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System Objectives

About Objectives

Objectives are targets that can be set in Sigrid, to compare against system status and quality trends. In this context, objectives are understood as being non-functional requirements. They are considered separate from metadata (see metadata page), since Objectives do not describe characteristics of systems themselves, but where you want them to be.

Objectives can be set per different quality characteristics and levels of detail. Examples are: a range of desired Maintainability, desired New code quality, minimum Test code ratio, or the maximum number of Medium risk vulnerabilities in libraries (Open Source Health).

Our Guidelines for using Objectives provides more background on the thinking behind objectives and how to make them work in your organization. This section focusses on the action needed in Sigrid.

Two types of objectives exist:

Portfolio Objective: A type of objective that targets a group of systems based on similar metadata, aiming to provide an efficient and user-friendly experience that removes the need to set objectives individually for each system and better prioritization. (General rule). Find out more in the section how to define portofolio objectives.

System Objective: A type of objective specific to an individual system within a portfolio that does not follow the general rule. When an objective is set at the system level, the system no longer follows the objective defined at the portfolio level.

Setting System Objectives

To Set System Objectives, navigate to your desired system’s overview page, and Click on Modify Objectives. You can find your desired system from the treemap or search the column under the Treemap.

How to set Objectives

Comparing status and objectives in the System Overview page

When set, the status of a system against its goals is shown in the System Overview tab, as shown below.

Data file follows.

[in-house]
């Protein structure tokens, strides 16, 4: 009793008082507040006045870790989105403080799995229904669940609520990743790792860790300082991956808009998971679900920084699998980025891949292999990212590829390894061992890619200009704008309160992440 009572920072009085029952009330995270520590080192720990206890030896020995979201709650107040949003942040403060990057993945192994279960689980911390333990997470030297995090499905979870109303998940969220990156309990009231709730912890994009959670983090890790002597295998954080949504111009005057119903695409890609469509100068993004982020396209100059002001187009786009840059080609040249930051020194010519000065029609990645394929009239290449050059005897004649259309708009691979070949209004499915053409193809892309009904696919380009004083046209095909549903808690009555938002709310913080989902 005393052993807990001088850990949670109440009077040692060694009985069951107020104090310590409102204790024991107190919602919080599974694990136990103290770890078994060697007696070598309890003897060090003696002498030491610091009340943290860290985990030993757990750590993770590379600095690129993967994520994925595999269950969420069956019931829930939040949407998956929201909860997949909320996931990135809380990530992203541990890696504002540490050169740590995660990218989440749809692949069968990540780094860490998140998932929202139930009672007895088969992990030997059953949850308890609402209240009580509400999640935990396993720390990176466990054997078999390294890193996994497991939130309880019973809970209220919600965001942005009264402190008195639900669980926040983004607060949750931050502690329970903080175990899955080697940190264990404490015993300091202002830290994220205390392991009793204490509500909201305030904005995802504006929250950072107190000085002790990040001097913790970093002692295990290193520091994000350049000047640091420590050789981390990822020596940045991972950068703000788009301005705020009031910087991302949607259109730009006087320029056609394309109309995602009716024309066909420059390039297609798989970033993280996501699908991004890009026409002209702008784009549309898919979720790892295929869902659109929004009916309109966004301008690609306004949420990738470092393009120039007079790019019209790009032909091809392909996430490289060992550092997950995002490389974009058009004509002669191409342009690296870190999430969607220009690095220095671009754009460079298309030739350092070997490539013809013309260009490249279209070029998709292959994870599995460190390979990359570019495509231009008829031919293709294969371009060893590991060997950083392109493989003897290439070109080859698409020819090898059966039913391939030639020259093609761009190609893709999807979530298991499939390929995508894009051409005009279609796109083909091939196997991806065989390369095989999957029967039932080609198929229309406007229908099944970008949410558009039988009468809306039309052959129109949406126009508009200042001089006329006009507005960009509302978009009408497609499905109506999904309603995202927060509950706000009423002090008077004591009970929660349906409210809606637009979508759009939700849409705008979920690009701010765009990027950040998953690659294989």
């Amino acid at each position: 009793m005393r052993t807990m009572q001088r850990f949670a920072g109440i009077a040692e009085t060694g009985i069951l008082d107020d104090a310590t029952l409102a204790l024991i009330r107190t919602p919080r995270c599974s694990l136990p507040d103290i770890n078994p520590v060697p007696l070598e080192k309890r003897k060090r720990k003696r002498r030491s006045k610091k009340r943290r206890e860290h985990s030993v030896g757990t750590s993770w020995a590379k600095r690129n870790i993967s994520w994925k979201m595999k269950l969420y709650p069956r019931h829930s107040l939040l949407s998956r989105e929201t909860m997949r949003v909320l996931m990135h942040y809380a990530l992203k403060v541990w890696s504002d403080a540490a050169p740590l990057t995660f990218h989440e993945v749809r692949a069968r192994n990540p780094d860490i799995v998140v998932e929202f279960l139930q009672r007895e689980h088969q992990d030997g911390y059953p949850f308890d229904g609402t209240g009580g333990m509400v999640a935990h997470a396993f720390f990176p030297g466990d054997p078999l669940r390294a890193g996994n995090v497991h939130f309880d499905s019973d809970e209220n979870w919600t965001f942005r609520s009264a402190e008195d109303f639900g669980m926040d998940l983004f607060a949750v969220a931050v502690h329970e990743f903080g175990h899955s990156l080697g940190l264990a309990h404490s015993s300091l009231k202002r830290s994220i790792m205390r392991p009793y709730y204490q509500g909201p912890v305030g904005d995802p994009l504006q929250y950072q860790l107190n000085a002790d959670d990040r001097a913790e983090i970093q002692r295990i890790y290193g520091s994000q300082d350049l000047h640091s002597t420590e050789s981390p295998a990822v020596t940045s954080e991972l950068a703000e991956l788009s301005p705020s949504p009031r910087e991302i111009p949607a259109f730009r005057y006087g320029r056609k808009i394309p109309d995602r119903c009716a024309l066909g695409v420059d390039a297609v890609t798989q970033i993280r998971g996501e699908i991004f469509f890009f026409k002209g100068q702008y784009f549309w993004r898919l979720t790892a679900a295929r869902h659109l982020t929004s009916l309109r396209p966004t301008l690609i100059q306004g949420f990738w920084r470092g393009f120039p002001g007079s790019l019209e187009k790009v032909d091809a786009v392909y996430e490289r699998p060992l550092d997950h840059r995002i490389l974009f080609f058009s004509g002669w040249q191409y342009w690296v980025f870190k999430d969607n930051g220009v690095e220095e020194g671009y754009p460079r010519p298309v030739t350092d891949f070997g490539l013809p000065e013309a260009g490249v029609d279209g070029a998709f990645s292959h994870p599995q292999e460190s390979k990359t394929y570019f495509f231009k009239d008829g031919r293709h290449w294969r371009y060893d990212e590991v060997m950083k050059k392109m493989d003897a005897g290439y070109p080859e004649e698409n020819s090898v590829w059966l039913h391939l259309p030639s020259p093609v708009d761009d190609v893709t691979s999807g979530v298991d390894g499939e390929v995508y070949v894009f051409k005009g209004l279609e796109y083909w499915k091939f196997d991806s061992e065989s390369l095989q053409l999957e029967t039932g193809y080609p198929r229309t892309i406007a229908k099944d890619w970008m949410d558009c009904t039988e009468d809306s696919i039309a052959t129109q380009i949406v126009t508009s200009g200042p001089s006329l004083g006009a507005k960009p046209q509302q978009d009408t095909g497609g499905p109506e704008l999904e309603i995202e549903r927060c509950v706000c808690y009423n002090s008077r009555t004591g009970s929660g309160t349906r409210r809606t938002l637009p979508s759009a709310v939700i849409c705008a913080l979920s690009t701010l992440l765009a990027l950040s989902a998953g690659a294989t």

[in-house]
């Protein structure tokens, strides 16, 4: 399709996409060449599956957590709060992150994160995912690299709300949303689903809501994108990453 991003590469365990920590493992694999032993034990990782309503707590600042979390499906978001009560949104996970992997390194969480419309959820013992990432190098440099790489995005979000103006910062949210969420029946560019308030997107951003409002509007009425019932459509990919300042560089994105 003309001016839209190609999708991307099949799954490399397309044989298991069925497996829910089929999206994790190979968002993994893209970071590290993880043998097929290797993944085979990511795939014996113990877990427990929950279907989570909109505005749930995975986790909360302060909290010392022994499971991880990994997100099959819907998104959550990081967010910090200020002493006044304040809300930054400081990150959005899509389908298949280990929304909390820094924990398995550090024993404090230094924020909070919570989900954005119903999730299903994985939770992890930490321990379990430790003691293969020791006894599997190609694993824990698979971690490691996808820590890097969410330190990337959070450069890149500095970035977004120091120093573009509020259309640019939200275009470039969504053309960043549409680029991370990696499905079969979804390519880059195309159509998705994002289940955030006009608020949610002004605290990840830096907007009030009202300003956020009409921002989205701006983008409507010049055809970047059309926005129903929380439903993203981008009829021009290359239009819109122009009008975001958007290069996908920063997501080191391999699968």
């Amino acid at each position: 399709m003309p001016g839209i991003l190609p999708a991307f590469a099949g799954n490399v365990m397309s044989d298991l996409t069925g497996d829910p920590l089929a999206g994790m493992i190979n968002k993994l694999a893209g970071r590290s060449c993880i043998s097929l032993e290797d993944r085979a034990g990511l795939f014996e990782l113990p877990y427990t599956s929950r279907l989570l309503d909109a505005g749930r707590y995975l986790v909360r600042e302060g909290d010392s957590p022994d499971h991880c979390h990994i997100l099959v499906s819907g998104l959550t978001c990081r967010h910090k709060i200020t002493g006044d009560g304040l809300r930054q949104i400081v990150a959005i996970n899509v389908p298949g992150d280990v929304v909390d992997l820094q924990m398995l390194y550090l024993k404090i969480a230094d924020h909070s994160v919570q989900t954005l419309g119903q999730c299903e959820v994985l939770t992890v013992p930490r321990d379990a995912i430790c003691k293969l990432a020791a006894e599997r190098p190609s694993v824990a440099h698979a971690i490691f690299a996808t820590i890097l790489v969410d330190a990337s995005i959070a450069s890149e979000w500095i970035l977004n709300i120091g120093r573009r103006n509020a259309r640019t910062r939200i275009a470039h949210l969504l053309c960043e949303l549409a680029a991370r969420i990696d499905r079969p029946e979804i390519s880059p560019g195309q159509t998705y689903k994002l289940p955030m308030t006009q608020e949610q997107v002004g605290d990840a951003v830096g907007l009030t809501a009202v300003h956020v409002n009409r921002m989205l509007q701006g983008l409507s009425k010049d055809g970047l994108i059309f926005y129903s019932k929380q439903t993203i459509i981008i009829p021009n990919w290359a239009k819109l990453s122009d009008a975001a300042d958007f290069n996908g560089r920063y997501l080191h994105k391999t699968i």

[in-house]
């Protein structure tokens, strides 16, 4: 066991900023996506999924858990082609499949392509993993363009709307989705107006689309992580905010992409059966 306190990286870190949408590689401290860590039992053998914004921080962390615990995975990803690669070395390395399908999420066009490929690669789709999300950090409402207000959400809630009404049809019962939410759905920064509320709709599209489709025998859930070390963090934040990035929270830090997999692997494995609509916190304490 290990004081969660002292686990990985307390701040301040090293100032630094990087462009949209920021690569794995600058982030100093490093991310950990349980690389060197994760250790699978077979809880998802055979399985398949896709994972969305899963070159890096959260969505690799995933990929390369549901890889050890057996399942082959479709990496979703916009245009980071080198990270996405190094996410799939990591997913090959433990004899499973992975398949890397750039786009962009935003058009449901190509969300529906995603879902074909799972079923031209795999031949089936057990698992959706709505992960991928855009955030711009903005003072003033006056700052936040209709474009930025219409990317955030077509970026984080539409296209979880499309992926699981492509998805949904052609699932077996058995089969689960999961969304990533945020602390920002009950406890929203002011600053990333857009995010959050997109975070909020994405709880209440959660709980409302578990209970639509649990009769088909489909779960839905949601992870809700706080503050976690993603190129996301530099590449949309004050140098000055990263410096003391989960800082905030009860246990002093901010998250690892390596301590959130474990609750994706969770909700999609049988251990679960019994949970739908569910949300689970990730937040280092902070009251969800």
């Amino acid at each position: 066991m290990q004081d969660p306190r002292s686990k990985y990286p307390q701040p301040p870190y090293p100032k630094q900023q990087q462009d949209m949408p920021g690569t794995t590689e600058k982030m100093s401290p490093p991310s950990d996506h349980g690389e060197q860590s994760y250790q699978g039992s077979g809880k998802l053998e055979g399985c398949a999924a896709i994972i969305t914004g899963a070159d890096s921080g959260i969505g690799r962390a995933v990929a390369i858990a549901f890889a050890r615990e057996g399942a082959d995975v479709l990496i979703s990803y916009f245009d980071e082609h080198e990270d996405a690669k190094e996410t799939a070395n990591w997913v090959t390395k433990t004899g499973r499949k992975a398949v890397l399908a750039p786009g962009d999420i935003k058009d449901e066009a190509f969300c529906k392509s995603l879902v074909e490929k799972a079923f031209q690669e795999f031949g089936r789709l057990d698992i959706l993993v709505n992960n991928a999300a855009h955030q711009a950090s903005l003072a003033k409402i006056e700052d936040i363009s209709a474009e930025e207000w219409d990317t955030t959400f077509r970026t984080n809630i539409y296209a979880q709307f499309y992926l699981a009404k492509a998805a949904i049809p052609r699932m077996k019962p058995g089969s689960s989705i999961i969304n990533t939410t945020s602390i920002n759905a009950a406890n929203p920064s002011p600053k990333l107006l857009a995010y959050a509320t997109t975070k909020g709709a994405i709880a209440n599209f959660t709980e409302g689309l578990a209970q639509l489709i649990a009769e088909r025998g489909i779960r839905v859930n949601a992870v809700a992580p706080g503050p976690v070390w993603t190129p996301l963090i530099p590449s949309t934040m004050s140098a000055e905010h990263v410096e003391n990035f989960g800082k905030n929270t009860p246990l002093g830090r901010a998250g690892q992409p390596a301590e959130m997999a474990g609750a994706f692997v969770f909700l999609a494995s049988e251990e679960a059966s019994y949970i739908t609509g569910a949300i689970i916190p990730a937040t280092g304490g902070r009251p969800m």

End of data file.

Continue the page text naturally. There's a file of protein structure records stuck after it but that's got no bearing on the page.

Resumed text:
Objectives show the evolution of the system quality over time. Thereby they are useful for roles such as Enterprise Architects to see where technical debt is moving. It also has a signaling function to make explicit what goals teams should be working towards, and therefore, how the portfolio ought to be moving. This is, of course, only meaningful if these targets/thresholds have been agreed upon beforehand with teams/Product Owners/Development managers, etc.

Understanding Objectives in detail: System Overview page

Objectives can be set as below on the System Overview page:

There are six different columns which mean the following:

  1. Status checkmark: The leftmost checkmark is a visual indicator that tells you whether the target for an objective is being met in the currently analyzed snapshot. The green checkmark shows that the test code ratio is at least 80% and that the maintainability rating target is also being met.
  2. Capability column: A Capability can be understood as a desirable code quality characteristic where an objective falls into.
  3. Type column: The Type indicates the type of the objective which is dependent on the capability. Examples of types of objectives include: Maintainability, Dependency Upgrade Period, Test Code Ratio, etc.
  4. Target column: The Target is the desired measurable value of the objective. It is important to revisit this periodically, because targets will likely vary over time. A likely cause for a target change is the system’s Lifecycle. Similarly, Business criticality typically also is a determinant.
  5. Delta column: The delta can have several values: Achieved, Improved, Unchanged, Unknown and Worsened.
  6. Level column: The level at which an objective is being applied: it can either be a specific system-level objective override, that only applies to a specific system (System in the table) or it can be a portfolio-level objective that applies to all systems in a portfolio.

Detailed information about the Delta column

Objectives are measured for a specific code snapshot, which will typically fall within the selected period in the UI. The delta column attempts to present a comprehensive overview of the relationship between the delta and the state of an objective at the start and the end of the period. The relationship between these three values is what defines the value that gets displayed in the column, according to the table below: